The CFPOA came into force on 14 February 1999, thereby allowing Canada to officially become a member state of the OECD Convention.18 Finally, far-reaching amendments to the CFPOA – the most important since the enactment of the CFPOA – were proposed through Bill S-14, and received royal assent on 19 June 2013 (Bill S-14).19 Fundamental to the CFPOA is section 3(1), which codifies its primary offence – bribing an FPO. It states that every person commits a criminal offence where, in order to obtain or retain an advantage, he or she directly or indirectly provides a benefit of any kind to an FPO or to any person for the benefit of an FPO (i) as consideration for an act or omission by the official in connection with the official’s duties or functions, or (ii) to induce the official to influence any acts or decisions of the foreign state or public international organisation for which such official performs duties or functions.20
The term ‘person’ as defined by the CFPOA adopts the definition in the Criminal Code21 where it includes individuals, organisations (including corporations), the Crown and third parties such as agents, consultants or any other intermediary. As for the term ‘business’, the current definition under the CFPOA reads as follows: ‘“business” means any business, profession, trade, calling, manufacture or undertaking of any kind carried on in Canada or elsewhere.’22 Pursuant to Keith, this definition is one of the results of Bill S-14, which effectively removed the words ‘for profits’ from the definition, and therefore eliminated the requirement for a business ‘to be doing work for profit, be profitable or have a profit motive’.23 Finally, a ‘foreign public official’ is understood broadly under the CFPOA as any person who (i) holds a legislative, administrative or judicial position of a foreign state, (ii) performs public duties or functions for a foreign state, including a person employed by a body or authority that is established to perform such duties or functions on behalf of the foreign state, or (iii) is an official or agent of a public international organisation that is formed by two or more states or governments, or by two or more such public international organisations.24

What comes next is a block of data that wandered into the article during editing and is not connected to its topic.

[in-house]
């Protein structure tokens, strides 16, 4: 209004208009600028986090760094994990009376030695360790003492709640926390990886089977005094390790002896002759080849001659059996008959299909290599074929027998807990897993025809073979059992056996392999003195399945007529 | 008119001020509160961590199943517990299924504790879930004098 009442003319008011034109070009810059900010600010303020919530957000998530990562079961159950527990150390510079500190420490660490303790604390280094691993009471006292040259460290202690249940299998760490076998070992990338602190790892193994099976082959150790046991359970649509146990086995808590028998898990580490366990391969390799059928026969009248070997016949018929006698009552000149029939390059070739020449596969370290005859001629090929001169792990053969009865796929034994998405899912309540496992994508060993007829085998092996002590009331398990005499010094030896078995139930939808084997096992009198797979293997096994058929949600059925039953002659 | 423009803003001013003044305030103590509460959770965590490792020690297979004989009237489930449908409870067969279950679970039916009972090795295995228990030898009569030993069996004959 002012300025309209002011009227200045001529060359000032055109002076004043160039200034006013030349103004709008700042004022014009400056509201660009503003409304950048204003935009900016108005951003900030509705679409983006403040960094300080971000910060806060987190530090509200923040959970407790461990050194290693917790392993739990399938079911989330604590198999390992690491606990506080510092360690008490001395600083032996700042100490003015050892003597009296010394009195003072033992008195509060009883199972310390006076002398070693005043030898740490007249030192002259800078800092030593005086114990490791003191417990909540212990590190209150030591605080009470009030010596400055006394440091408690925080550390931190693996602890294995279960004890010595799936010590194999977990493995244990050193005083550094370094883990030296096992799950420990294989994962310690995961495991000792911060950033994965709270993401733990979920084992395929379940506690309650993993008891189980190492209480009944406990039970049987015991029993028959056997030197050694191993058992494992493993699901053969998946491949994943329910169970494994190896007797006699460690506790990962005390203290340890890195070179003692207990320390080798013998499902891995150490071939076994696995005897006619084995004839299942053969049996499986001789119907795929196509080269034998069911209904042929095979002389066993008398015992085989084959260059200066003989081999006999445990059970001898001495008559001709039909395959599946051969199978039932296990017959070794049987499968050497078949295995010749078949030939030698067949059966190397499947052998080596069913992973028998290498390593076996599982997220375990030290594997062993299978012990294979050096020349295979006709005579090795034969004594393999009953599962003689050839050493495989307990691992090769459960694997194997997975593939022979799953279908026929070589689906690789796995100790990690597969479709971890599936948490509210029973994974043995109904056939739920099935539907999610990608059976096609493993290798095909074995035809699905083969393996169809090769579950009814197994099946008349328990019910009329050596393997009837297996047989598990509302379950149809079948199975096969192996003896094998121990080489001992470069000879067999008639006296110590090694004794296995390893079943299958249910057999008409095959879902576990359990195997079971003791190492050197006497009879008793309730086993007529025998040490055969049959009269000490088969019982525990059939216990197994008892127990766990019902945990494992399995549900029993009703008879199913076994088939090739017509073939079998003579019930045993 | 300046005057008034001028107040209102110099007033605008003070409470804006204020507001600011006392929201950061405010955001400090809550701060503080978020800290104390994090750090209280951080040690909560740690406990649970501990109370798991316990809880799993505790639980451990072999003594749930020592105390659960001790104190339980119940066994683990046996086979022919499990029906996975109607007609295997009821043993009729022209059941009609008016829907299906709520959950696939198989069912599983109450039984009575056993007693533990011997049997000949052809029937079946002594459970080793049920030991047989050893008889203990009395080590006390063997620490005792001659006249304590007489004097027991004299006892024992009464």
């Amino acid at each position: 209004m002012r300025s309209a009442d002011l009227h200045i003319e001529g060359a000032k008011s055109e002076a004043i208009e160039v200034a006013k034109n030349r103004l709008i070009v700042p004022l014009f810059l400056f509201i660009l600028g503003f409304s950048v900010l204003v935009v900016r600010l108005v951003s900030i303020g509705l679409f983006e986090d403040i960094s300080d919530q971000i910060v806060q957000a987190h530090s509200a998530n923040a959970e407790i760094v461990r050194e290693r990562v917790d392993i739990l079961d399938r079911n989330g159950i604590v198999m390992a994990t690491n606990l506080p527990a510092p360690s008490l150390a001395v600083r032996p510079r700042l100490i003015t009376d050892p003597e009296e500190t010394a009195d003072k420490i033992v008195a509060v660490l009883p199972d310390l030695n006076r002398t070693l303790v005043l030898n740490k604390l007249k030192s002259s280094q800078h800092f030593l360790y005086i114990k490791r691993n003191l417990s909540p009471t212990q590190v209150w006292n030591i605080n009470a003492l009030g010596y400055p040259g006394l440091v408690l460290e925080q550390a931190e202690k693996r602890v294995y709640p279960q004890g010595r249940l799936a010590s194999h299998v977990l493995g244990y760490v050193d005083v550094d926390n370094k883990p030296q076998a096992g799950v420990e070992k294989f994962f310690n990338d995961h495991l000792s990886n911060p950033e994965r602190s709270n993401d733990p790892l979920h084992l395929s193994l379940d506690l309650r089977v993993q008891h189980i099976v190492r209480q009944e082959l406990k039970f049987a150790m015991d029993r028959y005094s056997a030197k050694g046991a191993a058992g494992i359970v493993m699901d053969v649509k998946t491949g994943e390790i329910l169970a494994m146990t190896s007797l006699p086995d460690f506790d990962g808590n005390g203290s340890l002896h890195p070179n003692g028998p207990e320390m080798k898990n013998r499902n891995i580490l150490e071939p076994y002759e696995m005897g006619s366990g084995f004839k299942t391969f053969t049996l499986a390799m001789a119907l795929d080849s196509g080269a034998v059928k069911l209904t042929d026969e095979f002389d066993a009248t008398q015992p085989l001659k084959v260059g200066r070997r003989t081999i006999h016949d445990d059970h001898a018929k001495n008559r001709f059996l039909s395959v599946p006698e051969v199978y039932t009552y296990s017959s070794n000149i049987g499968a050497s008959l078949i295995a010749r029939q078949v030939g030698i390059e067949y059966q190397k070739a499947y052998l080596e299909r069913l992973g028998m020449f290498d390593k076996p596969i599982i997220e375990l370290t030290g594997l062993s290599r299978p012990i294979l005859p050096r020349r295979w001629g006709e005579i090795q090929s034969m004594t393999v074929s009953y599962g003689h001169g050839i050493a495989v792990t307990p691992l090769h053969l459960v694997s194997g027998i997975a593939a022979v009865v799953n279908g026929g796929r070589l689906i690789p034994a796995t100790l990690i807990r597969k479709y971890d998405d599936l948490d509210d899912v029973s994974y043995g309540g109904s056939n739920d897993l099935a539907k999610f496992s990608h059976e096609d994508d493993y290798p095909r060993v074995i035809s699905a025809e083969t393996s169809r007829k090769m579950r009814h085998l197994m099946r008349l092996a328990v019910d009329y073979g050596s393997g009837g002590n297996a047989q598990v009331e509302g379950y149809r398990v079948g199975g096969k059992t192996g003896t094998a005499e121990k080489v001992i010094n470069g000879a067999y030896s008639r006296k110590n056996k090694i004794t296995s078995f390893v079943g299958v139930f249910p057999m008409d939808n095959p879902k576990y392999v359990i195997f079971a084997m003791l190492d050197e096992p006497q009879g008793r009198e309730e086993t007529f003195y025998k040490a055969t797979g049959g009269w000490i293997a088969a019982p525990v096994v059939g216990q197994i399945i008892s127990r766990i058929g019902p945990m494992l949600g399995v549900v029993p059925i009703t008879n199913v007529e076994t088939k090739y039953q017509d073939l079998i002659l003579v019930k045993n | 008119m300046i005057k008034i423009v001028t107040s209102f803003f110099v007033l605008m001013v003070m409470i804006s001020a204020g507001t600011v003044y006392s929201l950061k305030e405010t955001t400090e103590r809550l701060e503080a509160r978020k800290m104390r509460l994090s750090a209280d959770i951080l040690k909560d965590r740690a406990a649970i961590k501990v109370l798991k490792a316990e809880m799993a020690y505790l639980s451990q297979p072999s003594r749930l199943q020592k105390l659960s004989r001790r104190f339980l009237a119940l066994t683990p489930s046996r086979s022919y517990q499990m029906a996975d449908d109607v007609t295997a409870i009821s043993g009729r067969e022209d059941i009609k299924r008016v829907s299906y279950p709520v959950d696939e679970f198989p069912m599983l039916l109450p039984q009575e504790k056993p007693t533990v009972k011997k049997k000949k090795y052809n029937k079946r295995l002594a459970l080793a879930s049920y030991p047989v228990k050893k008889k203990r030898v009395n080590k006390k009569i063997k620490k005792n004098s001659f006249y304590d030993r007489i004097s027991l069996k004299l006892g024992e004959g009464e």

Bill S-14 has brought forth five important modifications. The most important amendment of the CFPOA is the addition of section 4(1), a new offence by which it is now illegal – among other things – to maintain false accounts, make transactions that are not recorded or adequately identified, record non-existent expenditures, use false documents or intentionally destroy accounting books if such action is carried out in order to obtain an advantage or hide that bribery.25 Arguably, this addition ‘effectively lowers the bar for prosecutions by requiring Canadian companies to keep adequate – and truthful – records, and establishing stiff fines for failure to do so’.26 Bill S-14 has also significantly expanded the scope of Canadian jurisdiction, allowing the country to prosecute Canadian citizens (including officers and directors), permanent residents and Canadian corporations for offences under the CFPOA, regardless of where the offence took place.27 Adding this extraterritorial application of Canadian law certainly reinforces the need for businesses to adopt rigorous and clear directions for Canadian employees working abroad.